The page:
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Health Care Michael Williams: The hospital of tomorrow

Michael Williams: The hospital of tomorrow

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Robert Francis
Robert Francis
Robert is a Fort Worth native and longtime editor of the Fort Worth Business Press. He is a former president of the local Society of Professional Journalists and was a freelancer for a variety of newspapers, weeklies and magazines, including American Way, BrandWeek and InformatonWeek. A graduate of TCU, Robert has held a variety of writing and editing positions at publications such as the Grand Prairie Daily News and InfoWorld. He is also a musician and playwright.

Carolyn Poirot cpoirot@bizpress.net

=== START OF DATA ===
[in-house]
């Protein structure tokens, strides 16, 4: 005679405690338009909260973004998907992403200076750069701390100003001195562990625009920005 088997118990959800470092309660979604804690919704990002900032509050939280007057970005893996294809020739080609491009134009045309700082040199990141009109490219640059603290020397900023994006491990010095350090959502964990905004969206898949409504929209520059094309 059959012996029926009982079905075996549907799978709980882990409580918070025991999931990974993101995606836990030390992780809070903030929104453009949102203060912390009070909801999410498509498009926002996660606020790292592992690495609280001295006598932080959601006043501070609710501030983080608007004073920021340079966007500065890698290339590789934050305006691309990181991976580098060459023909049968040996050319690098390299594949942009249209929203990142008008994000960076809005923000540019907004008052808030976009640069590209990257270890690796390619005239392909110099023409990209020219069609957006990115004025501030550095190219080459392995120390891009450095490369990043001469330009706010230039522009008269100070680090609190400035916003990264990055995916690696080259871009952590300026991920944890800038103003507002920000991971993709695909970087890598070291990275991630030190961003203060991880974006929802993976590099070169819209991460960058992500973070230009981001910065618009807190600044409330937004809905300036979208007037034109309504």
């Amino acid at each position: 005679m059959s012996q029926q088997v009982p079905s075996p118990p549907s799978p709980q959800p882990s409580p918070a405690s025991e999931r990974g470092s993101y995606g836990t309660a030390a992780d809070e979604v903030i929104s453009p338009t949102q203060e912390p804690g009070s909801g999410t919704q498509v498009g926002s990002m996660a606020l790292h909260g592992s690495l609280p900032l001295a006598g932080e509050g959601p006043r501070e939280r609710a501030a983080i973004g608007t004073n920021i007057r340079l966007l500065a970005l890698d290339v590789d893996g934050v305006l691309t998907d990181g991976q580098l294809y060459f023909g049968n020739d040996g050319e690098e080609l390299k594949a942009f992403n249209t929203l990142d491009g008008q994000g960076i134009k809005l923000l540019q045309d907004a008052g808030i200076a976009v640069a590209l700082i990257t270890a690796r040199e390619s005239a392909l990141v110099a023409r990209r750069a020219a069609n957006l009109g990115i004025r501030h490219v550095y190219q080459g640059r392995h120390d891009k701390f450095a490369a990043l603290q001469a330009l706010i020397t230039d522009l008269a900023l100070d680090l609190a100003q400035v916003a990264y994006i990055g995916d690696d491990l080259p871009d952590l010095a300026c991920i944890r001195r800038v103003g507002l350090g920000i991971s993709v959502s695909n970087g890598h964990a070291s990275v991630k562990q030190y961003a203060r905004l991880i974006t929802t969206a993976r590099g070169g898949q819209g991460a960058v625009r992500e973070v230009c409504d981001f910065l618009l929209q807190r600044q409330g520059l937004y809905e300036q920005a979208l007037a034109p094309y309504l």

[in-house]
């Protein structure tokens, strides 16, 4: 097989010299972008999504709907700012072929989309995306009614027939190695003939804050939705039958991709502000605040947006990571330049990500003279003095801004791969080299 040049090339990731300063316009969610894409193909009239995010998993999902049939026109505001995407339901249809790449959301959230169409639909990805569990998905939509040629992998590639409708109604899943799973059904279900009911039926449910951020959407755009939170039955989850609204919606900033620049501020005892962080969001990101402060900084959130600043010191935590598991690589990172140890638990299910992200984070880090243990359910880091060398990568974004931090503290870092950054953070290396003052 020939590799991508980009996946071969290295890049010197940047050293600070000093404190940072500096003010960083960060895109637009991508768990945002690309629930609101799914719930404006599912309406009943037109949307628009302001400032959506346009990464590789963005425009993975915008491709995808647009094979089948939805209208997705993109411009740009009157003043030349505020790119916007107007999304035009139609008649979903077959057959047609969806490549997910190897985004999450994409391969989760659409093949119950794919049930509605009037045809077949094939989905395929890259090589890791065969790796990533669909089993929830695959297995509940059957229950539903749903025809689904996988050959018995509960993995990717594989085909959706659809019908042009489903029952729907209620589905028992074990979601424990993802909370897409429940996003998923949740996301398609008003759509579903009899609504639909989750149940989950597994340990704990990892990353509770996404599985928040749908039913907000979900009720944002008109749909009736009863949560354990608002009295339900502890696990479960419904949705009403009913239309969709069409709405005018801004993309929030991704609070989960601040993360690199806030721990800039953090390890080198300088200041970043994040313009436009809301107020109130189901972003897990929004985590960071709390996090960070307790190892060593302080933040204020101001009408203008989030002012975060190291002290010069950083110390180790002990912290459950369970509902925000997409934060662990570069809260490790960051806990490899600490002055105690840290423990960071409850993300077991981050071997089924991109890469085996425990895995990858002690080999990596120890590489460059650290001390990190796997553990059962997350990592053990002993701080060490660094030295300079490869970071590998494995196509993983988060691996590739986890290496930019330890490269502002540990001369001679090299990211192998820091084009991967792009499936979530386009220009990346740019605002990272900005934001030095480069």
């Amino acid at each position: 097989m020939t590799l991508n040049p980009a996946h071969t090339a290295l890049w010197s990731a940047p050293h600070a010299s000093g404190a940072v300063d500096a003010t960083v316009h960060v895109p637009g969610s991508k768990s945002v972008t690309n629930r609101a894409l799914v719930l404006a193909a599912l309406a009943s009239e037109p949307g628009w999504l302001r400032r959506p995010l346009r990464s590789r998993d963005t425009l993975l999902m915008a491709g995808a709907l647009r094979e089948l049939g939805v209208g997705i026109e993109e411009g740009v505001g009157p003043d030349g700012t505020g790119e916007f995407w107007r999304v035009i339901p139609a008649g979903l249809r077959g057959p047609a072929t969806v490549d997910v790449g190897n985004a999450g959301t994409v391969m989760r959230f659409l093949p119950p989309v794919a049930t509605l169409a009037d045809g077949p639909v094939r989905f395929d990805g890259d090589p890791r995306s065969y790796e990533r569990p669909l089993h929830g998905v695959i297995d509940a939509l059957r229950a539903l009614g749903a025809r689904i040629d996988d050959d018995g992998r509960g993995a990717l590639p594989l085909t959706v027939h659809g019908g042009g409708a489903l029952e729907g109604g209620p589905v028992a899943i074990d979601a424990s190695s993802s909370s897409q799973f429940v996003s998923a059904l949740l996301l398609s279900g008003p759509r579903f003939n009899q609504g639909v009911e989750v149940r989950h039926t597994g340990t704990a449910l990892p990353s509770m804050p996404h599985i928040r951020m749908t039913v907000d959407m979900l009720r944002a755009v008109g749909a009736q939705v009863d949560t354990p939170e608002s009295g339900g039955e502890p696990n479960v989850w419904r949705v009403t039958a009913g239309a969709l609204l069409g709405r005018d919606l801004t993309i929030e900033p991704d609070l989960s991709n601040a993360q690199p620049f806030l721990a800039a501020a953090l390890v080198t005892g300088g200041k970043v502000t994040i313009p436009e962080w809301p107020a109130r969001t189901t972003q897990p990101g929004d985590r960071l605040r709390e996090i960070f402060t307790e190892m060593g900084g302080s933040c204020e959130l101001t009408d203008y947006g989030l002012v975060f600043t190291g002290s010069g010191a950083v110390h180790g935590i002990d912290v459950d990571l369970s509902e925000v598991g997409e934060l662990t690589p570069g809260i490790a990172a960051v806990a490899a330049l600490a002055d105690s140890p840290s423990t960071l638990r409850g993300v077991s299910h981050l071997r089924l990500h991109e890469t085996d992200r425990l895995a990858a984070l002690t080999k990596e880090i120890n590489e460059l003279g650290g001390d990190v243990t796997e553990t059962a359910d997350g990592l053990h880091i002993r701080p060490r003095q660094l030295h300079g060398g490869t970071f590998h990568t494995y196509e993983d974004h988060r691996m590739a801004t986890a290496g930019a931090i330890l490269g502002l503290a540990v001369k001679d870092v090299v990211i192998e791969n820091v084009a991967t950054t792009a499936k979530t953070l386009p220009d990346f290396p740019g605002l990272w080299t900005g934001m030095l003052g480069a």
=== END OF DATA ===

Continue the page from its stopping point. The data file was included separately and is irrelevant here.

Hospitals all talk about patient-centered medical care, but Dr. Michael Williams says they have never really focused on patients, and that’s a big problem. “To me, no hospital is really focused on patients – in their mantras and mottos, maybe, but patients have never been the real focus of how we operate hospitals. The focus has always been about the success of the health care organization.” Williams said. And, he says, that’s what he told the presidents and CEOs of a dozen of the most prestigious hospitals in the country when editors of U.S. News and World Report asked their newly appointed Hospital of Tomorrow advisory council, “What keeps you up, awake at night?” “We went around the table, and I was the last of the nine or 10 people to answer, but I was the first to even mention patients,” Williams said following the first meeting of the Hospital of Tomorrow advisory council, which includes the presidents of the Cleveland Clinic, Mount Sinai Medical Center, Johns Hopkins Hospital, Duke University Medical Center, Brigham and Women’s Hospital and Williams, among others. Williams is interim president of the University of North Texas Health Science Center in Fort Worth and former CEO of Hill Country Memorial Hospital, an 88-bed general hospital in Fredericksburg. “Heath care has never been about patients and their families,” said Williams, a board-certified anesthesiologist. “Too often physicians think their needs and considerations should be first, but we are partners in care. Patients are the customers, and they should be first.” At Hill Country Memorial, Williams served on the board for five years before quitting the board and his medical practice to become CEO in 2008. There, he said, he “tried to change the focus from the traditional focus on financial operations and appealing to the physician staff to truly making it about the patients and their families.” The idea was to operate the hospital as a business with patients as the all-important customers. The goal was to move from a provider-centered, cost-based focus to a patient-centered, value-based system, he said. To help with that transition, Hill Country Memorial provided staff training from well-run businesses with the values the hospital sought already imbedded in their organizations: Southwest Airlines for employee satisfaction – “a value-centered culture where people want to work so we can attract and retain the best talent and give the best care to our patients;” Zappos for emotional engagement with their customers and “amazing customer service;” Toyota for value realignment, and the Ritz Carlton for hotel amenities because, Williams said, “A hospital is a hotel for sick people.” Little things – landscaping to provide more curb-side appeal when patients and their families drive up; a greeter in a golf cart who offers a ride and a cold bottle of water to each new arrival – began to add up. “We wanted our customers – patients and their families – to have a good experience from the time they parked their cars to when they walked out the door and got their bills, the whole comprehensive process,” Williams said. The most important factor in a “good hospital experience” is, first, to eliminate all preventable harm – take an active role in dealing with patients and their families, and take particular care with patients who have had an adverse outcome, no matter who was at fault, Williams said. He introduced “Chasing Zero,” a program to eliminate preventable harm, including mix-ups, wrong medications, wrong treatments, accidents and bad decisions even if they were made with the best of intentions. “We brought in patients to help us identify preventable harm,” Williams said. “At first everyone thought I was crazy. Our malpractice lawyers were very apprehensive about the whole idea when I said we should include patients and board members on our quality control committees and be willing to admit, ‘it looks like we screwed up here.’” However, the idea was extremely appealing to patients and their families. Hill Country Memorial went from three or four lawsuits a year to zero last year. That’s the kind of experience Williams says he will take to the advisory council, which will present a national forum in Washington, D.C., in November to address critical challenges facing the health care industry, spotlight pioneering strategies and create solutions.  

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